A PILOT scheme to roll out baby boxes to new parents in Ireland is to launch later this year, following a campaign inspired by the success of the project in Scotland.

Fine Gael Teachta Dala Neale Richmond secured a commitment from the coalition Irish government to extend the initiative across the country in 2020, but it was delayed due to the pandemic.

Now, the Department of Children, Equality, Disability, Integration and Youth (DCEDIY) has confirmed a pilot scheme is expected to be rolled out in mid-2022.

Richmond, speaking to the Sunday National, said the delivery of more than 200,000 baby boxes in Scotland was encouraging and is “paving the way for Ireland”.

READ MORE: Scottish Government's baby boxes scheme reaches 200,000 families

Richmond continued: “Baby boxes were first brought to my attention by then Scottish Minister for Children, Maree Todd, in 2018, on a visit to Edinburgh – soon after my wife and I had welcomed our first child into the world.

“I was very taken by the idea and the great success baby boxes were having in Scotland, and so I began to push for a full rollout of baby boxes in Ireland.

“At the time a minor pilot scheme had success in a few Irish hospitals but I pushed for this to be extended across the country.”

Richmond said he had secured a commitment in the Programme for Government following the 2020 General Election to roll out baby boxes, but the pandemic had led to some delays.

He said he was now working to ensure there were no further issues encountered in the timeline of the rollout.

“I firmly believe that baby boxes will be hugely beneficial to every parent and every child born in Ireland in ensuring that regardless of their means, all parents can be assured that their babies will have what they really need.”

He continued: “At the end of the day, a really important element of the baby box concept is equality – ensuring that all children born in Ireland begin their life with the same basic essentials.”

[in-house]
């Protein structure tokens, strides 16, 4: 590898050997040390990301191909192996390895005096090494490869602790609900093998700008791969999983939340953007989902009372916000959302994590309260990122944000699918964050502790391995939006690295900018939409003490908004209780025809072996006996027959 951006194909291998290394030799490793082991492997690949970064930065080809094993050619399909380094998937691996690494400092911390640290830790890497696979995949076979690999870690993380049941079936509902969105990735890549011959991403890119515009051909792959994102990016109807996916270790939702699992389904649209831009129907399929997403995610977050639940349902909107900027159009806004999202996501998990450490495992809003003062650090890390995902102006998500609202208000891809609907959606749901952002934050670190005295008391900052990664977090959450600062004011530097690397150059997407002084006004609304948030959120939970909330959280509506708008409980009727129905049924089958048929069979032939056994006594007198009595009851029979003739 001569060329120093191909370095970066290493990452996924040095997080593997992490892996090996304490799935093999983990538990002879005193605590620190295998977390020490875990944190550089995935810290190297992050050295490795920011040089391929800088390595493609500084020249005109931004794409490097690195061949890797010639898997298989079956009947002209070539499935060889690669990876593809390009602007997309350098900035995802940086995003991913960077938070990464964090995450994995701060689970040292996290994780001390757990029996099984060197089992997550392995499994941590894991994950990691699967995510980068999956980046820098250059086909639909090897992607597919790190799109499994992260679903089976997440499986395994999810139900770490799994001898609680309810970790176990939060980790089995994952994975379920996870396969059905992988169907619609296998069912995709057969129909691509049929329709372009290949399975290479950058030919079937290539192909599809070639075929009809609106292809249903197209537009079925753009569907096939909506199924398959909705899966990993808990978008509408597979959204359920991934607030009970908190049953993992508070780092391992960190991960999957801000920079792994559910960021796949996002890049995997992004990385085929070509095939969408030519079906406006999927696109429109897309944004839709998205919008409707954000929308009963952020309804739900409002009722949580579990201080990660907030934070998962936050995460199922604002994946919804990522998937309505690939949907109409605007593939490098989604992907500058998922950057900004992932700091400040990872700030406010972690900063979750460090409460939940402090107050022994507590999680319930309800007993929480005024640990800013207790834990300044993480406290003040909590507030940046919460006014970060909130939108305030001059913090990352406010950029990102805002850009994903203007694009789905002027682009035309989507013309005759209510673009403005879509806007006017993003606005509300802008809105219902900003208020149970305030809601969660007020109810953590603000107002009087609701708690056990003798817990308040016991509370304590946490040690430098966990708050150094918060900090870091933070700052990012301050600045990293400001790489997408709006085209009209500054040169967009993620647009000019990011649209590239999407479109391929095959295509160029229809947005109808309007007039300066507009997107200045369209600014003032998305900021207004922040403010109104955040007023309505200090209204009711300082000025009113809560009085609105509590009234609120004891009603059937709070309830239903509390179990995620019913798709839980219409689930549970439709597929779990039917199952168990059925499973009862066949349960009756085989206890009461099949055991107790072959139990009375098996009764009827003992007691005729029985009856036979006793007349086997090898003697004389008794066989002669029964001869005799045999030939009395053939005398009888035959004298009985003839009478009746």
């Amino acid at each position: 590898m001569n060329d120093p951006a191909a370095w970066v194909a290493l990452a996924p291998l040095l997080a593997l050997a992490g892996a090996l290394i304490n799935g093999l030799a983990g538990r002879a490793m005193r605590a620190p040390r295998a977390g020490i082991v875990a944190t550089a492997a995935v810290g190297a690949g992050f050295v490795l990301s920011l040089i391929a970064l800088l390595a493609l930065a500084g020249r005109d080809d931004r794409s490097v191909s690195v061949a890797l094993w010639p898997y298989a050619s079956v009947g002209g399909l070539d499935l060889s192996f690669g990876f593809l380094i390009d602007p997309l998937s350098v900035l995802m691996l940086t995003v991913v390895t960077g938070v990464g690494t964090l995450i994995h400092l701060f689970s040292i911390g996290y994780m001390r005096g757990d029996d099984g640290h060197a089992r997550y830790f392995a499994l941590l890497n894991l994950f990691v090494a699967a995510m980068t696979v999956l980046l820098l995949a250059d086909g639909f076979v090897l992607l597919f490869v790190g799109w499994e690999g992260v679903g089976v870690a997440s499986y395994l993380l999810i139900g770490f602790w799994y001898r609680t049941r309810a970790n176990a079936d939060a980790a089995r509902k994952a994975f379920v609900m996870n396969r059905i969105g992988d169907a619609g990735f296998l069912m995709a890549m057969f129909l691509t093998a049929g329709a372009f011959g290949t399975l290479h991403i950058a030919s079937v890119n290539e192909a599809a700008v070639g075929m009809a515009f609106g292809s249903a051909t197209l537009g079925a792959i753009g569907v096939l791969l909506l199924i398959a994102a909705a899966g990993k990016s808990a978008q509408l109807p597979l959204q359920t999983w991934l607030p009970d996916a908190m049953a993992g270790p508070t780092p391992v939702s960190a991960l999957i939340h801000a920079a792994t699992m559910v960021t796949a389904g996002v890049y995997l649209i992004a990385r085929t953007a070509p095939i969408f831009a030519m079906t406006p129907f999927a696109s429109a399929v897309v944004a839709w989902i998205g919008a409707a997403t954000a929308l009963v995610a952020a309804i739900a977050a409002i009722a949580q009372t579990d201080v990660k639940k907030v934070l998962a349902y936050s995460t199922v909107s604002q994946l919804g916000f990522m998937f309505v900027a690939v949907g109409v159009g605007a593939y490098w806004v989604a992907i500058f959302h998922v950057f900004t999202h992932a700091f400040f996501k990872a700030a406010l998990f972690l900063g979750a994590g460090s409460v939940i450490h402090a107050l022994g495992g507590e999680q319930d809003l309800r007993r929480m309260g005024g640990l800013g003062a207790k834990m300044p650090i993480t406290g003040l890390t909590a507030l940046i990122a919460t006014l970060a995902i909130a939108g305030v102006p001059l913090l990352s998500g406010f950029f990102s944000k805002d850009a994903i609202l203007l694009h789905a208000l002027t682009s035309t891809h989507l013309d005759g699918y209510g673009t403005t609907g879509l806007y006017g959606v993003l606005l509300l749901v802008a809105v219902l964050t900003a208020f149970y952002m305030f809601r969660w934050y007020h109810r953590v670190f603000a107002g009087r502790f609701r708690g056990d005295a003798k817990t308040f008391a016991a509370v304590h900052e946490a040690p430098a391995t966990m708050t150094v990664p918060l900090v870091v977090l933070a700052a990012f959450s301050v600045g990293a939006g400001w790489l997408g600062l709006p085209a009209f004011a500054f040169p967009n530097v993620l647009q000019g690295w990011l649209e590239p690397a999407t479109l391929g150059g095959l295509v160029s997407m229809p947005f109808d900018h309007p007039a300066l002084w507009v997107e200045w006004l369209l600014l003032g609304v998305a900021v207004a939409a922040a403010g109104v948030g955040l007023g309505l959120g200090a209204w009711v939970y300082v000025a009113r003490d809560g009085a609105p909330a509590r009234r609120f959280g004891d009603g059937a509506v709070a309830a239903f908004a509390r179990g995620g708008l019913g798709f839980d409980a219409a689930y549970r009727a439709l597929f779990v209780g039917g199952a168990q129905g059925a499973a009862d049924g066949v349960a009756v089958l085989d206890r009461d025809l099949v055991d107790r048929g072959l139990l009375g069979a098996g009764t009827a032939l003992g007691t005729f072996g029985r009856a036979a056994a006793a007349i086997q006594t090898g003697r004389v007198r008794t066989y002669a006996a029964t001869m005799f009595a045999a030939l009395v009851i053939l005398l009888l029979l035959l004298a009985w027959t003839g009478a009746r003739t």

A spokesperson for the DCEDIY said preparations to advance the initiative were underway, with the first meeting of the project advisory group held on December 13 last year. 

HE commented: “The pilot will undertake research and consultation to determine items for inclusion, informed by the commitments in the First 5 strategy, and these may include safety items, toys to support early development, and books.

“Key objectives will include support for parent-infant bonding, information on baby development and early learning, advice and support for breastfeeding, and promotion of infant health and safety.”

He continued: “It is anticipated the pilot will be going live in mid-2022. The precise date will be subject to procurement of services for build and distribution, and separately, for evaluation.”

Baby boxes – which contain essential items such as clothes, books and blankets – were introduced across Scotland in 2017, based on a similar scheme pioneered in Finland.

READ MORE: MSP hails baby box scheme for record-breaking Christmas support

Critics have raised questions over the initiative, including the cost, but research commissioned by the Scottish Government last year found the take-up rate was more than 90%, with 97% of parents who took part rating the baby boxes as “very” or “fairly” good.

Those on lower incomes were more likely to report that receiving a baby box had a positive financial impact – saving them money on things they would otherwise have needed to buy.

The digital ear thermometer and bath and room thermometer were the items most likely to be rated by parents as among the most useful, and most likely to be seen by midwives, health visitors, and family nurses as important to include.

The review also found that around four in 10 new parents had used the baby box as a place for their newborn to sleep in.